Again, this begs the question of what the relationship between the state and civil society should be. Is it one of independence where civil society acts as the watchdog of the state? Or is it that the state regulates civil society’s ability to check its political influence thus reducing it to a mere charitable role? I think a lot of this depends on what one means by “civil society” itself—a term that has increased in usage over the last decade; usage which has only muddled its meaning. Traditionally, civil society meant social groups and organizations that stand relatively autonomous from the state, but exist within the borders of said state. An independent media is often cited as vital to a thriving civil society. But with globalization and the growth of non-governmental organizations, civil society has expanded to include international organizations that have no geographical fixity in their operations. Civil society has increasing become a global civil society which is increasingly positioning itself not below the sovereignty of states, but equal if not above them. But how then do states, which continue to be based on geographical sovereignty, reconcile with the “global” sovereignty of NGOs? Such a question makes the Russian bill not simply a measure of its democracy, but part of an increasing global issue as states confront more and more non-state agents that try to wield political power over and within them.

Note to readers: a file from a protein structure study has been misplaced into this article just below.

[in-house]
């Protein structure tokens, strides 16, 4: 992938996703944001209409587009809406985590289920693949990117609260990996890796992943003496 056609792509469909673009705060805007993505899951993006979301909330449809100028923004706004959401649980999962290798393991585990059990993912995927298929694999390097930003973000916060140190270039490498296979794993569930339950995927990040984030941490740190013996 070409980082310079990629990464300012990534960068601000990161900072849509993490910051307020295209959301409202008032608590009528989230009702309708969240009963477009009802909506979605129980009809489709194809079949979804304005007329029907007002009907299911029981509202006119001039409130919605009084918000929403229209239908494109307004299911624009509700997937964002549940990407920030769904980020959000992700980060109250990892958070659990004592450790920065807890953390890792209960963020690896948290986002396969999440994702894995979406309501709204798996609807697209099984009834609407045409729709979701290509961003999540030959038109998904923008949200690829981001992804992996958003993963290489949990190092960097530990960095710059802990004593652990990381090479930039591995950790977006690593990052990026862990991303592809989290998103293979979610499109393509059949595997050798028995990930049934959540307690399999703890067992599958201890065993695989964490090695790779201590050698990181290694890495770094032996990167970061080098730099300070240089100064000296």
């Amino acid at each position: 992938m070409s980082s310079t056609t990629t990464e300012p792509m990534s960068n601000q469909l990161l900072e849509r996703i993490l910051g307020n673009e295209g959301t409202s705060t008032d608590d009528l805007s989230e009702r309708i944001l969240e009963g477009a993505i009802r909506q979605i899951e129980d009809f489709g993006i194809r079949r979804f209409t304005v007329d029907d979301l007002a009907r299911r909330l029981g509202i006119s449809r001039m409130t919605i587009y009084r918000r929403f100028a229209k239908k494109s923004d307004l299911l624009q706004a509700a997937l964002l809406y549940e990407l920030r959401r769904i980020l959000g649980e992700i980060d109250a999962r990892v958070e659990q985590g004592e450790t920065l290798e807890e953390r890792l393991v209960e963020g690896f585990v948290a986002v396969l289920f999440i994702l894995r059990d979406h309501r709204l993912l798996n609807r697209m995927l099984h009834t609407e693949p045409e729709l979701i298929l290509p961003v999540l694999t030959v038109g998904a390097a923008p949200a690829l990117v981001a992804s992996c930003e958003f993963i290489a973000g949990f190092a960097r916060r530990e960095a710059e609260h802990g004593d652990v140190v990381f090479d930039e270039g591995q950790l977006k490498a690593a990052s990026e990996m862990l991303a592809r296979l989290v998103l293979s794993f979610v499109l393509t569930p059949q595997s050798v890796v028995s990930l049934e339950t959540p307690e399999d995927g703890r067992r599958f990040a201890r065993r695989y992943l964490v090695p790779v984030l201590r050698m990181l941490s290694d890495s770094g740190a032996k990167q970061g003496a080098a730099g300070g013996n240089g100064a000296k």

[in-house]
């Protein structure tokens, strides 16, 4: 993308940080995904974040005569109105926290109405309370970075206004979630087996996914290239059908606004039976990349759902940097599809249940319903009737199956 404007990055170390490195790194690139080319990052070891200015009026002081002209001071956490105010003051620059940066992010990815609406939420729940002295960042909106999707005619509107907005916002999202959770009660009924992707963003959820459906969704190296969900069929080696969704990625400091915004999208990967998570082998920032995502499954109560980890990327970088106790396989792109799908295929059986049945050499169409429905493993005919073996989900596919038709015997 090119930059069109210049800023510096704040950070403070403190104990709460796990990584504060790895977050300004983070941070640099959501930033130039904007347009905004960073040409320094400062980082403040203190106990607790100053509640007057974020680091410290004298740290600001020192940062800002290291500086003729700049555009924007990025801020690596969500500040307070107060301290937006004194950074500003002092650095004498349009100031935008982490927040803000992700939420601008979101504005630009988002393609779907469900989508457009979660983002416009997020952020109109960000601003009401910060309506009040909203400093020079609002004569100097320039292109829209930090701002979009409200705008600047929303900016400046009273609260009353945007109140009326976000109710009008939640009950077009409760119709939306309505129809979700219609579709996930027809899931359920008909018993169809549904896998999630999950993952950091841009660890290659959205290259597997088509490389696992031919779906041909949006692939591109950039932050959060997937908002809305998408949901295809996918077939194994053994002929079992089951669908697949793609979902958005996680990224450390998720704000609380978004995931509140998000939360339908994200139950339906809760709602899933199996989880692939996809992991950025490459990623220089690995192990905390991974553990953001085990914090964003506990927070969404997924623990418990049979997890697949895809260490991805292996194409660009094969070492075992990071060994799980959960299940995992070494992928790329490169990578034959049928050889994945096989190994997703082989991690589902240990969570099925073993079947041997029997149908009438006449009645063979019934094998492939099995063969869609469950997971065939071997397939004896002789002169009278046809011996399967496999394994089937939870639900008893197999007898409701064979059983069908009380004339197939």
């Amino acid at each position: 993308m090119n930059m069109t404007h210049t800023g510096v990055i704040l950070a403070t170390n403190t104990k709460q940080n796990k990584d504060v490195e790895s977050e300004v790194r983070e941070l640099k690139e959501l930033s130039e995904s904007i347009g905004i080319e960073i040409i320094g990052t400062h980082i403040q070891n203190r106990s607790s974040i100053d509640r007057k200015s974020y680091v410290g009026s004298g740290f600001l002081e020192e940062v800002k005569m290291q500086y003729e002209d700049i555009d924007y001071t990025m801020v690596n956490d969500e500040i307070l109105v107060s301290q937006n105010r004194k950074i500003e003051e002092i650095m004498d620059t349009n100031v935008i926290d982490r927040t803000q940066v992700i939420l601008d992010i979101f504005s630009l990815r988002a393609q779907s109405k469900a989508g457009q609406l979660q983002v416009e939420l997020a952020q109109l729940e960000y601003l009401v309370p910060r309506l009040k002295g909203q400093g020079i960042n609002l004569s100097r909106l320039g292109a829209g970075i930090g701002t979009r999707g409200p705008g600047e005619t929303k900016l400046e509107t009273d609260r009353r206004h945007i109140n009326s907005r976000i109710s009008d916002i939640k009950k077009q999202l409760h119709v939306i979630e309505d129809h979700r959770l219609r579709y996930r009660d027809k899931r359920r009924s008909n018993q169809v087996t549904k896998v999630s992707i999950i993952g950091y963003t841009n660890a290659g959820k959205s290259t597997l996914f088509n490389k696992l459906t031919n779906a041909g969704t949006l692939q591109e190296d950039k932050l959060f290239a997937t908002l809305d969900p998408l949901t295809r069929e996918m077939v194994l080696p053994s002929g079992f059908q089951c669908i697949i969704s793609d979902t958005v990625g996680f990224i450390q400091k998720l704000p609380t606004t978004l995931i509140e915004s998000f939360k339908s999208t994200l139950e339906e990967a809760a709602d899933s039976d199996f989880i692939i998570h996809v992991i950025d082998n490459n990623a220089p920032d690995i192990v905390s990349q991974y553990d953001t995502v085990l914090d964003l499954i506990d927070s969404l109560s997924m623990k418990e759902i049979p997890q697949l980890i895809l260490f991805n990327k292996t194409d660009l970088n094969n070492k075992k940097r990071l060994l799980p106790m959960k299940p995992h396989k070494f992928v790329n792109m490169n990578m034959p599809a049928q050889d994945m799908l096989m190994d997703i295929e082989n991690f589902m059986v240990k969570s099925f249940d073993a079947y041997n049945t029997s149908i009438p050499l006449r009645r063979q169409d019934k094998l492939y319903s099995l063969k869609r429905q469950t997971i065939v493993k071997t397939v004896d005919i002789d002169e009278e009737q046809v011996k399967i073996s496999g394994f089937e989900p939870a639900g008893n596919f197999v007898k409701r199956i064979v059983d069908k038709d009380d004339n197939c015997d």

Unfortunately, the Russian state, like the American one, has increasingly resorted to the rhetoric of fighting terrorism as a way to not only shore up its internal sovereignty, but also expand its external jurisdiction. Whereas the Cold War fostered the establishment of geopolitical spheres of influence, fighting terrorism is providing a similar rational though with concerning additions. For the most part, the geopolitical spheres of influence of the Cold War were military-political. The United States and Soviet Union, for example, used military and political coercion and consent to manage their satellite states. The current reshuffling of geopolitical spheres are political-juridical, where states, led by the United States, are expanding its laws beyond its borders. This expansion of juridical sovereignty along with more traditional military and political variants makes the need for a strong global civil society to act as an international check on state activity increasingly necessary.
It is within this context that I read the Russian bill on NGOs. Its ramifications are specific to Russia, but its implications go beyond that. Given that the most prominent NGOs, Human Rights Watch, Amnesty International etc, focus on human rights violations committed by states inside and outside their borders, the attempt to regulate NGOs is not reducible to the States’ traditional right to exercise political power within its borders, but to extend that prerogative outside them. In this light, Russia or even the United States’ claim that the controls over NGOs is about fighting terrorism is not mere rhetoric. It is precisely about this because they know and desire that the fight against terrorism extend their political, military and juridical sovereignty beyond its borders; a desire that puts them increasingly up against the roadblocks NGOs erect and barricade.